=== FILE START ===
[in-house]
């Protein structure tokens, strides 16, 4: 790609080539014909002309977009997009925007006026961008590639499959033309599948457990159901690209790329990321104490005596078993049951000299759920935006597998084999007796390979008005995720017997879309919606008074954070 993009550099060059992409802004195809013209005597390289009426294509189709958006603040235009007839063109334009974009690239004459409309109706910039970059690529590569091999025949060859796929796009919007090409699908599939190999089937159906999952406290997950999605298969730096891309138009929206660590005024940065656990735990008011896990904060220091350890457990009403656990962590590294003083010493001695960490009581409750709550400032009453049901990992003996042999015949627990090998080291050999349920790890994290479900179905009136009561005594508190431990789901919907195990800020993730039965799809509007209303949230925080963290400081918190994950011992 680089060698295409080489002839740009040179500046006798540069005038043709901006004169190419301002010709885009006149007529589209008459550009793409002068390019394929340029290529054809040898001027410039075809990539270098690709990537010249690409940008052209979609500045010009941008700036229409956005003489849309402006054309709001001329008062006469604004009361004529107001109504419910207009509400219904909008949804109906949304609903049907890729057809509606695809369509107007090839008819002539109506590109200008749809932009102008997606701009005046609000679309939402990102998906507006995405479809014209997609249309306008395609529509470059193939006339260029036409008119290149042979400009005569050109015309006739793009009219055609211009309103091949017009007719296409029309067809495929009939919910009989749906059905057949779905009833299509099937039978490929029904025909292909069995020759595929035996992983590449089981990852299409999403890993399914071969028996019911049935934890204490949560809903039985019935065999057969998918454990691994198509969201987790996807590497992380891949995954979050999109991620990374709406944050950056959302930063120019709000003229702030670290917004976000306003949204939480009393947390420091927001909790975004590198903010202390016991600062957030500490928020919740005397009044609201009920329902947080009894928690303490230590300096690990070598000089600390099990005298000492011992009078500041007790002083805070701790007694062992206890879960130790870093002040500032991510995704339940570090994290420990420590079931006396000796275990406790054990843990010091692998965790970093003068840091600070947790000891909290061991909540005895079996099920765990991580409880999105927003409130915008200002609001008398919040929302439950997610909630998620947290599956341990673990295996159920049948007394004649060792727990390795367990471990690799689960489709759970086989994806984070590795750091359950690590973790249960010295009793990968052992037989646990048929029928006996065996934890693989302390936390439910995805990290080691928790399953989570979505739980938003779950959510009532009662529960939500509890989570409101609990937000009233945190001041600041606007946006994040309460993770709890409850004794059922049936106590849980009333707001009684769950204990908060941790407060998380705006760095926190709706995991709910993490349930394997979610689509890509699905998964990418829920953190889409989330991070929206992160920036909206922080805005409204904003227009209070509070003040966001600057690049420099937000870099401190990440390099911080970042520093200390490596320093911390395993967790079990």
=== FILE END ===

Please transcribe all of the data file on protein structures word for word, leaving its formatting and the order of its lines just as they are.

[in-house]
């Protein structure tokens, strides 16, 4: 790609080539014909002309977009997009925007006026961008590639499959033309599948457990159901690209790329990321104490005596078993049951000299759920935006597998084999007796390979008005995720017997879309919606008074954070 993009550099060059992409802004195809013209005597390289009426294509189709958006603040235009007839063109334009974009690239004459409309109706910039970059690529590569091999025949060859796929796009919007090409699908599939190999089937159906999952406290997950999605298969730096891309138009929206660590005024940065656990735990008011896990904060220091350890457990009403656990962590590294003083010493001695960490009581409750709550400032009453049901990992003996042999015949627990090998080291050999349920790890994290479900179905009136009561005594508190431990789901919907195990800020993730039965799809509007209303949230925080963290400081918190994950011992 680089060698295409080489002839740009040179500046006798540069005038043709901006004169190419301002010709885009006149007529589209008459550009793409002068390019394929340029290529054809040898001027410039075809990539270098690709990537010249690409940008052209979609500045010009941008700036229409956005003489849309402006054309709001001329008062006469604004009361004529107001109504419910207009509400219904909008949804109906949304609903049907890729057809509606695809369509107007090839008819002539109506590109200008749809932009102008997606701009005046609000679309939402990102998906507006995405479809014209997609249309306008395609529509470059193939006339260029036409008119290149042979400009005569050109015309006739793009009219055609211009309103091949017009007719296409029309067809495929009939919910009989749906059905057949779905009833299509099937039978490929029904025909292909069995020759595929035996992983590449089981990852299409999403890993399914071969028996019911049935934890204490949560809903039985019935065999057969998918454990691994198509969201987790996807590497992380891949995954979050999109991620990374709406944050950056959302930063120019709000003229702030670290917004976000306003949204939480009393947390420091927001909790975004590198903010202390016991600062957030500490928020919740005397009044609201009920329902947080009894928690303490230590300096690990070598000089600390099990005298000492011992009078500041007790002083805070701790007694062992206890879960130790870093002040500032991510995704339940570090994290420990420590079931006396000796275990406790054990843990010091692998965790970093003068840091600070947790000891909290061991909540005895079996099920765990991580409880999105927003409130915008200002609001008398919040929302439950997610909630998620947290599956341990673990295996159920049948007394004649060792727990390795367990471990690799689960489709759970086989994806984070590795750091359950690590973790249960010295009793990968052992037989646990048929029928006996065996934890693989302390936390439910995805990290080691928790399953989570979505739980938003779950959510009532009662529960939500509890989570409101609990937000009233945190001041600041606007946006994040309460993770709890409850004794059922049936106590849980009333707001009684769950204990908060941790407060998380705006760095926190709706995991709910993490349930394997979610689509890509699905998964990418829920953190889409989330991070929206992160920036909206922080805005409204904003227009209070509070003040966001600057690049420099937000870099401190990440390099911080970042520093200390490596320093911390395993967790079990």